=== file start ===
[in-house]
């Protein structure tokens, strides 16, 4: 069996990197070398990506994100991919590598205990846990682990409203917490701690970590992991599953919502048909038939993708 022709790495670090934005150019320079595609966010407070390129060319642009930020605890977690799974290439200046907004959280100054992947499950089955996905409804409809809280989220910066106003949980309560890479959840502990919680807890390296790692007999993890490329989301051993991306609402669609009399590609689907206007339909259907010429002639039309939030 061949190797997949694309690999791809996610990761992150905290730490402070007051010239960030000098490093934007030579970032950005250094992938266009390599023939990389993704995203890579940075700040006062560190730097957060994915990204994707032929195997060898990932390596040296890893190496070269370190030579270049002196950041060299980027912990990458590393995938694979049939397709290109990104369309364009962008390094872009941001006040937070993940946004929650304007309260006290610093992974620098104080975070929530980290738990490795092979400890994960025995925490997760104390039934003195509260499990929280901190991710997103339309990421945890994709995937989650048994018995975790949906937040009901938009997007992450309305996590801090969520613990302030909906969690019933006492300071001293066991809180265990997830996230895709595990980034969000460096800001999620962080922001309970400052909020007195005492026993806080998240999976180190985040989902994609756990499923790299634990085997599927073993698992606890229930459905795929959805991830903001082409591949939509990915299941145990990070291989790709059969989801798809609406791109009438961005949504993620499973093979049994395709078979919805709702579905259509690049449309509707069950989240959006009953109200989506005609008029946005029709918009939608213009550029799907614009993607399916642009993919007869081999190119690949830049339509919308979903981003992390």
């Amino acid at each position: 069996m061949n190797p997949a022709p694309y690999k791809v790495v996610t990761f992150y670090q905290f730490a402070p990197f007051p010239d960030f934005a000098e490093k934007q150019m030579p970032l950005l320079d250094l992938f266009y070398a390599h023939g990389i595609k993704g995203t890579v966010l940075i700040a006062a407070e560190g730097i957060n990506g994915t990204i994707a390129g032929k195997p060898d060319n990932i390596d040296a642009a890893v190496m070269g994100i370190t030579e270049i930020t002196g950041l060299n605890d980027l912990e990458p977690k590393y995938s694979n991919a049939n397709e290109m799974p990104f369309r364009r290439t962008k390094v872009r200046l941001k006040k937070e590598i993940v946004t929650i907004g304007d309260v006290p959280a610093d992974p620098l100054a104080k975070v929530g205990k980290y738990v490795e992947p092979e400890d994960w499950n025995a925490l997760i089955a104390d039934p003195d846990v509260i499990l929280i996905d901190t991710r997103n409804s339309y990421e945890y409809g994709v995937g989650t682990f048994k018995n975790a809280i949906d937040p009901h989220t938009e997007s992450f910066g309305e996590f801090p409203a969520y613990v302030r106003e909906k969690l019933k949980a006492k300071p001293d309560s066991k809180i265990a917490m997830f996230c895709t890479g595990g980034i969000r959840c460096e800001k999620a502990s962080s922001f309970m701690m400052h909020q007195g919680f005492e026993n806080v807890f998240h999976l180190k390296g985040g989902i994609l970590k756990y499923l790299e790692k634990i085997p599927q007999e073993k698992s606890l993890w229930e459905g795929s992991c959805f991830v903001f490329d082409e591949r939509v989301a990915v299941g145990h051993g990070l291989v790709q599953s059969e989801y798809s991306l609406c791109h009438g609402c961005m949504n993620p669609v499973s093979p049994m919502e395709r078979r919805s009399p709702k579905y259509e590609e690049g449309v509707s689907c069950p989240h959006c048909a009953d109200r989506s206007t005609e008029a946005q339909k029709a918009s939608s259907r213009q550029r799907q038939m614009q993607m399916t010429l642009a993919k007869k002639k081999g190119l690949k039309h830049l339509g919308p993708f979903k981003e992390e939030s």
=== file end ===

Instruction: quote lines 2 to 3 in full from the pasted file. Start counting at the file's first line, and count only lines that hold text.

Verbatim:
């Protein structure tokens, strides 16, 4: 069996990197070398990506994100991919590598205990846990682990409203917490701690970590992991599953919502048909038939993708 022709790495670090934005150019320079595609966010407070390129060319642009930020605890977690799974290439200046907004959280100054992947499950089955996905409804409809809280989220910066106003949980309560890479959840502990919680807890390296790692007999993890490329989301051993991306609402669609009399590609689907206007339909259907010429002639039309939030 061949190797997949694309690999791809996610990761992150905290730490402070007051010239960030000098490093934007030579970032950005250094992938266009390599023939990389993704995203890579940075700040006062560190730097957060994915990204994707032929195997060898990932390596040296890893190496070269370190030579270049002196950041060299980027912990990458590393995938694979049939397709290109990104369309364009962008390094872009941001006040937070993940946004929650304007309260006290610093992974620098104080975070929530980290738990490795092979400890994960025995925490997760104390039934003195509260499990929280901190991710997103339309990421945890994709995937989650048994018995975790949906937040009901938009997007992450309305996590801090969520613990302030909906969690019933006492300071001293066991809180265990997830996230895709595990980034969000460096800001999620962080922001309970400052909020007195005492026993806080998240999976180190985040989902994609756990499923790299634990085997599927073993698992606890229930459905795929959805991830903001082409591949939509990915299941145990990070291989790709059969989801798809609406791109009438961005949504993620499973093979049994395709078979919805709702579905259509690049449309509707069950989240959006009953109200989506005609008029946005029709918009939608213009550029799907614009993607399916642009993919007869081999190119690949830049339509919308979903981003992390």
């Amino acid at each position: 069996m061949n190797p997949a022709p694309y690999k791809v790495v996610t990761f992150y670090q905290f730490a402070p990197f007051p010239d960030f934005a000098e490093k934007q150019m030579p970032l950005l320079d250094l992938f266009y070398a390599h023939g990389i595609k993704g995203t890579v966010l940075i700040a006062a407070e560190g730097i957060n990506g994915t990204i994707a390129g032929k195997p060898d060319n990932i390596d040296a642009a890893v190496m070269g994100i370190t030579e270049i930020t002196g950041l060299n605890d980027l912990e990458p977690k590393y995938s694979n991919a049939n397709e290109m799974p990104f369309r364009r290439t962008k390094v872009r200046l941001k006040k937070e590598i993940v946004t929650i907004g304007d309260v006290p959280a610093d992974p620098l100054a104080k975070v929530g205990k980290y738990v490795e992947p092979e400890d994960w499950n025995a925490l997760i089955a104390d039934p003195d846990v509260i499990l929280i996905d901190t991710r997103n409804s339309y990421e945890y409809g994709v995937g989650t682990f048994k018995n975790a809280i949906d937040p009901h989220t938009e997007s992450f910066g309305e996590f801090p409203a969520y613990v302030r106003e909906k969690l019933k949980a006492k300071p001293d309560s066991k809180i265990a917490m997830f996230c895709t890479g595990g980034i969000r959840c460096e800001k999620a502990s962080s922001f309970m701690m400052h909020q007195g919680f005492e026993n806080v807890f998240h999976l180190k390296g985040g989902i994609l970590k756990y499923l790299e790692k634990i085997p599927q007999e073993k698992s606890l993890w229930e459905g795929s992991c959805f991830v903001f490329d082409e591949r939509v989301a990915v299941g145990h051993g990070l291989v790709q599953s059969e989801y798809s991306l609406c791109h009438g609402c961005m949504n993620p669609v499973s093979p049994m919502e395709r078979r919805s009399p709702k579905y259509e590609e690049g449309v509707s689907c069950p989240h959006c048909a009953d109200r989506s206007t005609e008029a946005q339909k029709a918009s939608s259907r213009q550029r799907q038939m614009q993607m399916t010429l642009a993919k007869k002639k081999g190119l690949k039309h830049l339509g919308p993708f979903k981003e992390e939030s």